Early last week, Malaysian Minister of Economy Rafizi Ramli was quoted by media stating that Malaysians are addicted to eating out. He cited a recent study which found that Malaysians eat out more than South Koreans, despite having a relatively lower income. According to Malay Mail, Rafizi attributes this to past government policies which discouraged local food production, as well as the convenience and affordability of eating out in Malaysia. He also proposed solutions such as viewing household expenditure through the lens of behavioral economics. According to Economics Help (2023), behavioral economics is the study of how psychology influences economic decisions and behavior. Malaysians can agree that we are blessed with a diverse range of food options available at every price point, with many eateries offering delivery and takeout services. This makes it easy for Malaysians to get a meal without having to cook or clean up.
However, for many Malaysian women with families, time poverty is one of the contributing factors to eating out. Time poverty is a shortage of time for recreational activities after all paid and unpaid labor has been completed.
In Malaysia today, women are holding full-time careers while also raising families. In this economy and especially urban areas, it is impossible to sustain on a single income household, which is why both men and women have to work. A study by Khazanah Research Institute (2019) found that women in Malaysia do more unpaid care work than men, even though they may work the same number of hours in paid work. Unpaid care work is any work that is done without being paid for, such as caring for children, the elderly, or doing housework. This is called the “double burden” or “second shift” where women have to continue working even after coming home from their paid jobs.
Khazanah Research Institute argued that care work is essential for a functioning society and the economy, but it is often undervalued and unpaid. As most care work is done at the home, it is not subjected to market transactions and excluded from conventional economic measures, such as Gross Domestic Product (GDP).
Time-Use Survey (TUS)
Khazanah Research Institute (KRI) conducted a time use survey (TUS) to measure unpaid care work. According to them, the value and economic potential of this work isn’t exactly reflected in Malaysia’s current national statistics.
The middle class has the most difficulty balancing paid work and unpaid care work. Across all income classes, except for the B40, women in the research sample spent less time in paid work than men, but more time in unpaid care work. Women in the B40 category spend more time in both paid and unpaid work than their male counterparts.
They discovered that among women, those in the T20 spent the least proportion of time on paid work and unpaid care work (6.1 hours on paid work and 2.6 hours on unpaid care work), while women in the M40 spent the most proportion of time on these two activities (7.2 hours on paid work and 3.9 hours on unpaid care work). This suggests that women in the M40 experience the double burden (based on total hours spent) to a greater extent than women in other income classes.
Chart above obtained from KRI’s 2019 report Time to Care: Gender Inequality, Unpaid Care Work, and Time Use Survey
In recent decades, there has been a shift from the traditional male breadwinner model (where men are the primary income earners) to the universal breadwinner model (where both men and women contribute to household income). Even so, the gender inequality in the sphere of unpaid care work at home continues to persist, with care work still seen as women’s responsibility.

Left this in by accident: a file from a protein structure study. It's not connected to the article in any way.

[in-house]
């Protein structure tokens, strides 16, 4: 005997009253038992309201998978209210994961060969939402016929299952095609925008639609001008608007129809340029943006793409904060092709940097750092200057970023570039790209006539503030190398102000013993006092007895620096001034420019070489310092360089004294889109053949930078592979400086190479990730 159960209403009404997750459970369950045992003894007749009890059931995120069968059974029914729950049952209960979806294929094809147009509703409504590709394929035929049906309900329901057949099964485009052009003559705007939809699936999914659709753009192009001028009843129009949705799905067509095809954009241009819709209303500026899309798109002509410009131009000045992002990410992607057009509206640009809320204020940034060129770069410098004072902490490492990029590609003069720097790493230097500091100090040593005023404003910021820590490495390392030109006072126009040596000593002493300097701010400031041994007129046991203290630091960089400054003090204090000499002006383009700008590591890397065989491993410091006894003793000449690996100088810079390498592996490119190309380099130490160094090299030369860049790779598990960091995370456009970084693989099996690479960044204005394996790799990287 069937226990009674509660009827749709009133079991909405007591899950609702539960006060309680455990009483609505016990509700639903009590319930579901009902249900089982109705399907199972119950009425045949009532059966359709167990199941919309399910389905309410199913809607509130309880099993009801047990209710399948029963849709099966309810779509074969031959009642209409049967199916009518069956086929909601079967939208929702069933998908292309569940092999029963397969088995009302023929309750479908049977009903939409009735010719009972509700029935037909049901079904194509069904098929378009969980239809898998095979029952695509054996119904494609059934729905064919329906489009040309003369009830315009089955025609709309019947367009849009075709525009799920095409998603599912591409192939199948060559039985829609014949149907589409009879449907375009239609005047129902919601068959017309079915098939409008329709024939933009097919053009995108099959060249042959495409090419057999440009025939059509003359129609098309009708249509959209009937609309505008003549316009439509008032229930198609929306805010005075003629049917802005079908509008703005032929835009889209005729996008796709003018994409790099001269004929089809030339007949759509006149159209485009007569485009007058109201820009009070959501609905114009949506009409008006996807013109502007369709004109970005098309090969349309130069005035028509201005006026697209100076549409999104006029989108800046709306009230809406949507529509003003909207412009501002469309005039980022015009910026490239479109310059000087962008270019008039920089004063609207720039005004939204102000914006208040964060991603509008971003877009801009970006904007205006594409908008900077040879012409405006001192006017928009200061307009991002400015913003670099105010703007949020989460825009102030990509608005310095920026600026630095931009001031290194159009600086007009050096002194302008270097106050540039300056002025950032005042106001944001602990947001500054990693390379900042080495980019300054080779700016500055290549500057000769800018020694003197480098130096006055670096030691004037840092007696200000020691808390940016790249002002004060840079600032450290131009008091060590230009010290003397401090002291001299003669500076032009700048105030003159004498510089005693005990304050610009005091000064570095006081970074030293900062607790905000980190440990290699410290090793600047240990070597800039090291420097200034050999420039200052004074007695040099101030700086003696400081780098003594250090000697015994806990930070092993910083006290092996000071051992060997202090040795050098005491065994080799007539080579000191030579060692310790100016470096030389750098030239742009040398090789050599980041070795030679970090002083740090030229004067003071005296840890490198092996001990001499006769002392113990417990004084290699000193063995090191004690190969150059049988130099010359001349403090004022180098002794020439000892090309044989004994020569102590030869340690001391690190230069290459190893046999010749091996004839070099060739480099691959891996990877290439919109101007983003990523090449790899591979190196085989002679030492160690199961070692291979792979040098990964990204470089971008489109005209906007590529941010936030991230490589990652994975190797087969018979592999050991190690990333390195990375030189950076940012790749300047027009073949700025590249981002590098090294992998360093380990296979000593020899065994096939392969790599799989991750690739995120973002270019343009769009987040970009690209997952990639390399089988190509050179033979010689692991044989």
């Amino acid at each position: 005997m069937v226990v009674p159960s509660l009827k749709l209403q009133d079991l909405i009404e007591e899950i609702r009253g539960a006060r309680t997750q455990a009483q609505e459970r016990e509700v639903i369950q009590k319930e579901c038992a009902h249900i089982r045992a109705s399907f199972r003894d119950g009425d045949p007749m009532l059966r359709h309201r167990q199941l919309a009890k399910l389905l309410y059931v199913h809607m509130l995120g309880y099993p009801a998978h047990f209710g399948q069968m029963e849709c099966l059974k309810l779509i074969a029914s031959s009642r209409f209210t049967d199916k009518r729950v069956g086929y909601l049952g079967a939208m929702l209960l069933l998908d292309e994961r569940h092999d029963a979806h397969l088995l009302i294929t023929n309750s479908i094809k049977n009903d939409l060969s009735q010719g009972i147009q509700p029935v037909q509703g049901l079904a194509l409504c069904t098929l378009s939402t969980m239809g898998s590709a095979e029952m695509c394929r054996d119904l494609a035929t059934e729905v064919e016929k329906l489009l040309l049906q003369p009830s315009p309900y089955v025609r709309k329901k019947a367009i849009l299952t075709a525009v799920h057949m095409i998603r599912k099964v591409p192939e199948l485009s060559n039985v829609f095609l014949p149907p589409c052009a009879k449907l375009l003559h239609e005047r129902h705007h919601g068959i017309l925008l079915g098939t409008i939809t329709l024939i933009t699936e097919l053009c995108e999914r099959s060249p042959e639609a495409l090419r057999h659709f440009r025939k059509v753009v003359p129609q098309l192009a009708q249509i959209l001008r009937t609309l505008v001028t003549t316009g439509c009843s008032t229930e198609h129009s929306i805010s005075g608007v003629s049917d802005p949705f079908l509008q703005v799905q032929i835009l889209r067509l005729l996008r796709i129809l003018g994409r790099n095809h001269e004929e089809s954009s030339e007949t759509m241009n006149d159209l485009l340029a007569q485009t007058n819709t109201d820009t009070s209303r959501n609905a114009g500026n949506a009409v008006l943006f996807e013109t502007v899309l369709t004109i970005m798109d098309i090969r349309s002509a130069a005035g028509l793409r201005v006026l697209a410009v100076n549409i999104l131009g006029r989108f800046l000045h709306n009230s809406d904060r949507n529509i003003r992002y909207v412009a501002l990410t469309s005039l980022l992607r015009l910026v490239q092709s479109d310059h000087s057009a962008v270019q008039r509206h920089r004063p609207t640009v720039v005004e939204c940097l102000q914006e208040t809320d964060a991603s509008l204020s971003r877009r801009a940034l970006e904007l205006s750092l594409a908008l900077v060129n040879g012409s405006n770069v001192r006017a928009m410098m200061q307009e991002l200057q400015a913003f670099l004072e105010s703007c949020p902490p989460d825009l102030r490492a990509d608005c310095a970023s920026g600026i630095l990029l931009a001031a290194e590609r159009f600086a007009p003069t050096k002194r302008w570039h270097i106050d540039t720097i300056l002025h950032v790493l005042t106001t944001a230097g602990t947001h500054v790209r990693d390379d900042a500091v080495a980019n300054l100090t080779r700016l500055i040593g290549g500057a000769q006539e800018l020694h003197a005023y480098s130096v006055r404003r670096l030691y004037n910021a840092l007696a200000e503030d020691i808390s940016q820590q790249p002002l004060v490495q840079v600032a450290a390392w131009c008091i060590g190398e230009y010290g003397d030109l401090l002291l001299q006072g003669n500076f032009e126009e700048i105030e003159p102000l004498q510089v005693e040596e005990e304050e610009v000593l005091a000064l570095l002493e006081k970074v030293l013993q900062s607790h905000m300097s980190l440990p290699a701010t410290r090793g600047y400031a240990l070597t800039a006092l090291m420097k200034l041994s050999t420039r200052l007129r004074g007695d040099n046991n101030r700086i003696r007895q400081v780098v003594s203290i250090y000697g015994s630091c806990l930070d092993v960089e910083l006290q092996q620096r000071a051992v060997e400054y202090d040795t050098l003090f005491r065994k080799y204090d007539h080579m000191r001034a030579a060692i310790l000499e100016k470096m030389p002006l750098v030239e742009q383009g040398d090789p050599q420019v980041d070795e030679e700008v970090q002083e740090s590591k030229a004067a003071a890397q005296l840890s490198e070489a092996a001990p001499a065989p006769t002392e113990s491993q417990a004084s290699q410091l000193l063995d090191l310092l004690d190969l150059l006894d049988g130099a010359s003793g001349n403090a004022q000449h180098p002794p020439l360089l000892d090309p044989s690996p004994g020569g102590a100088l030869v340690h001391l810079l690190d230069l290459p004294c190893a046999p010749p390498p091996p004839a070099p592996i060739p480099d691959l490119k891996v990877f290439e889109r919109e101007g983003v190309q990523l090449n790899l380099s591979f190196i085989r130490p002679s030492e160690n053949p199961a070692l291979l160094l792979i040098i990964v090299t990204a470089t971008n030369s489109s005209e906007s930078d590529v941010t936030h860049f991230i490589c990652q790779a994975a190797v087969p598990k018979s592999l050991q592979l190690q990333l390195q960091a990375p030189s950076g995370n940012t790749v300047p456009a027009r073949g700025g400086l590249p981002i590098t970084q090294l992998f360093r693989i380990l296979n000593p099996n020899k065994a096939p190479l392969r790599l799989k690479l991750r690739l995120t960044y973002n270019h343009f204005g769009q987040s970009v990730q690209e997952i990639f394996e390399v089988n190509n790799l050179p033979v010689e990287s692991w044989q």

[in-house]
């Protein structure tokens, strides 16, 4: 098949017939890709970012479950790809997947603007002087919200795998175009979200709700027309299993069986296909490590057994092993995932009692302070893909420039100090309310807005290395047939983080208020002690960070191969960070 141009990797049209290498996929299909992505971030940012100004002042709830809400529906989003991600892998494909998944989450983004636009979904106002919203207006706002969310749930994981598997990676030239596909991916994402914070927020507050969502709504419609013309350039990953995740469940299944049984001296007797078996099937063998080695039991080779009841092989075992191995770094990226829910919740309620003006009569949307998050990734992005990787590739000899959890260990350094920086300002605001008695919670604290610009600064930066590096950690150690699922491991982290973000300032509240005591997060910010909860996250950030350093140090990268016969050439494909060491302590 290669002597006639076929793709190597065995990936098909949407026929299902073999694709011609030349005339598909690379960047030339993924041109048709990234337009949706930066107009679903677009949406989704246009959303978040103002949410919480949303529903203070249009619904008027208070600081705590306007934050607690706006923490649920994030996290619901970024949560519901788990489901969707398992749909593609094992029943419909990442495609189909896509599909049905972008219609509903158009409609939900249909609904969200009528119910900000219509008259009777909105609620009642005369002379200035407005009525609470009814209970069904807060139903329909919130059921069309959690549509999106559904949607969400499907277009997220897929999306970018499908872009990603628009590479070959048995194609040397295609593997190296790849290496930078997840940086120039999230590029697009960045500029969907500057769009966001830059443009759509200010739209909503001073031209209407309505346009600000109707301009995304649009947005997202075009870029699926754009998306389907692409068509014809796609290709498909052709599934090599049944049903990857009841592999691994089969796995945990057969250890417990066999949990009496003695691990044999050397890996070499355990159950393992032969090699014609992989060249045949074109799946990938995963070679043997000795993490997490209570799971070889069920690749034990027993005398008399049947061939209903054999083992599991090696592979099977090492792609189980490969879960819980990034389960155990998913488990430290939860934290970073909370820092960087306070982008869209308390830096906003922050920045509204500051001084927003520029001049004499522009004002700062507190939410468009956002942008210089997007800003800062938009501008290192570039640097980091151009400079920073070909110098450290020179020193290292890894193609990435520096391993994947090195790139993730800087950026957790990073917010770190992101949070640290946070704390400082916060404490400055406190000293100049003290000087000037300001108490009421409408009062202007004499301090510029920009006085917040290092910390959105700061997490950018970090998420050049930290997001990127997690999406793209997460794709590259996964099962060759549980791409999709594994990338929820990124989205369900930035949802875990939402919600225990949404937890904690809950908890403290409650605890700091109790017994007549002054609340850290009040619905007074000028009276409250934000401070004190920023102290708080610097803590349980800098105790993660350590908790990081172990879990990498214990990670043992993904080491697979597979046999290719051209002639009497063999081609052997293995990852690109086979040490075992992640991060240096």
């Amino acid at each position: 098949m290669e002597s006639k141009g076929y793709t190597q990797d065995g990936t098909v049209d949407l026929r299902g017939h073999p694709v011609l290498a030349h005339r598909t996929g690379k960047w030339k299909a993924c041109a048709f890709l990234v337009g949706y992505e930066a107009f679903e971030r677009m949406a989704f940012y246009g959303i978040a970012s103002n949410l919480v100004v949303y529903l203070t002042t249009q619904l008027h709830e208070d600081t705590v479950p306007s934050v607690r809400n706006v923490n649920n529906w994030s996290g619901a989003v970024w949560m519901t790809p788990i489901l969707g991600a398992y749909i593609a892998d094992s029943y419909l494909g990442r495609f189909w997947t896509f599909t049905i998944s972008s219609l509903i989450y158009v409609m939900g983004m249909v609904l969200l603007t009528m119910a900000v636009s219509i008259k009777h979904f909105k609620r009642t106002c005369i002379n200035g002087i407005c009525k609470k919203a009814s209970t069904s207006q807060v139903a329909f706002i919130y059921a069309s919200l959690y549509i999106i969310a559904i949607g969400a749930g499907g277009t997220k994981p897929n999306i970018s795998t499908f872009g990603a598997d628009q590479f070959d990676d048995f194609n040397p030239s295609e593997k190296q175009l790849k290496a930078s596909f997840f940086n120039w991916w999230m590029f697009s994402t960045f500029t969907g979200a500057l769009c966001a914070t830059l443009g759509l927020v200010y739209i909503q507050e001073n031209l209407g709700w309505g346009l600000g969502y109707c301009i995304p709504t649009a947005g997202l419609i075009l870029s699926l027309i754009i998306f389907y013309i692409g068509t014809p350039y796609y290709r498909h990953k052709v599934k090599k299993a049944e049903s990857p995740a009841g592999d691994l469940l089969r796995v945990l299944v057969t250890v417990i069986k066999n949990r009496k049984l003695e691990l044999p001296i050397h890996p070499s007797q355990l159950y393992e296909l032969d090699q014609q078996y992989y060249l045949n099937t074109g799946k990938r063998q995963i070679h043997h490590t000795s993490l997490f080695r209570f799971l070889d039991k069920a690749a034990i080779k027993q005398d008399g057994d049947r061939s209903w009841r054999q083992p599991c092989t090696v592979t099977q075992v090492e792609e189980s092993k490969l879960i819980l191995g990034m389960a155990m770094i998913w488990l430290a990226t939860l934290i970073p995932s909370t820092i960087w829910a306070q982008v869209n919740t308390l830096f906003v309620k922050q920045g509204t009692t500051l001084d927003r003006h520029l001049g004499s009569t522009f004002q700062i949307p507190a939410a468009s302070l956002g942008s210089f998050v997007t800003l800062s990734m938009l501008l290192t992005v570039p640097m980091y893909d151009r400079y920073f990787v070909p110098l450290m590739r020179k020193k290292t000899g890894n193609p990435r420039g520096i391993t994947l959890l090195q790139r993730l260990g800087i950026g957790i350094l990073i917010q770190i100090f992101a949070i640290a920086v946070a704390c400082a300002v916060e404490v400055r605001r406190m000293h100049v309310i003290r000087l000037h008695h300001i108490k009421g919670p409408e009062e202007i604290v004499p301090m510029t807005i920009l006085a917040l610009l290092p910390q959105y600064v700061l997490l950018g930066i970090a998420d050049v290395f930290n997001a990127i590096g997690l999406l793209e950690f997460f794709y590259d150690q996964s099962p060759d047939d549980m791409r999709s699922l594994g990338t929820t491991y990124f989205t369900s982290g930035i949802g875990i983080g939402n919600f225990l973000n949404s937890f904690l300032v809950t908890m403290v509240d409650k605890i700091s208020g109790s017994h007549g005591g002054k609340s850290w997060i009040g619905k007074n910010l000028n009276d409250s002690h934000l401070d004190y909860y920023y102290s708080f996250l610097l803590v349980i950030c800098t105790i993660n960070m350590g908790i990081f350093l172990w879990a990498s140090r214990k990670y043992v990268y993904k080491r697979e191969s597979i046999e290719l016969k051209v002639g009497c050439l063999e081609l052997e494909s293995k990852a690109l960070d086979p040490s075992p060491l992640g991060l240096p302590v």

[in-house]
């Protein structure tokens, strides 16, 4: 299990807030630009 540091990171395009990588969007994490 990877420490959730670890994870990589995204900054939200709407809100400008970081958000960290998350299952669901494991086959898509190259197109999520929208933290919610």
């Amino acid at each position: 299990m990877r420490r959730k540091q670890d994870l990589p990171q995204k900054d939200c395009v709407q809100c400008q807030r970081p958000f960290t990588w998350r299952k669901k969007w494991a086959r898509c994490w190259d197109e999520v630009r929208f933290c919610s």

Khazanah Research Institute (2019) affirms that household production can help to reduce income inequality. Families can save money by doing their own care work, such as cooking and childcare, rather than paying for these services from the market. Thus, implementing policies that strive to increase women’s workforce participation must consider the affordability of market services.
Based on our years of experience working with private industry corporations and women leaders, LeadWomen recommends working towards employer supported care to reduce the unequal care burden on women:
- Policies: Organizations should consider the care factor when planning policies and putting care at the center of leave policies.
- Partnership: Work with third-party vendors to provide childcare and other caregiving services.
- Flexible work: Shift towards an outcomes-based work culture when considering flexible work arrangements.
- Mindset shift: Encourage male employees to take up half the burden rather than assuming it is solely a woman’s responsibility.
We believe that Rafizi Ramli’s claim raises valid points. Malaysians are forced to eat out, especially for families in which women are juggling paid work and unpaid care work, due to time poverty. Unless they are able to afford external domestic help, eating out is convenient and affordable at most eateries. It also saves time and elevates the mental burden for women who are already having to work the “double shift”.
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- Behavioural economics. Economics Help. (2023). https://www.economicshelp.org/blog/glossary/behavioural-economics/
- Choong, C., Firouz, A. M. M., Jasmin, A. F., Noor, N. M., & Goong, R. (2019). Time to Care: Gender Inequality, Unpaid Care Work and Time Use Survey. https://doi.org/https://www.krinstitute.org/assets/contentMS/img/template/editor/Publications_Time%20to%20Care_Full%20report.pdf
- Morden, Z. (2023, September 18). Rafizi: Malaysians addicted to eating out because of past administration’s failed policies. Malay Mail. https://www.malaymail.com/news/malaysia/2023/09/18/rafizi-malaysians-addicted-to-eating-out-because-of-past-administrations-failed-policies/91457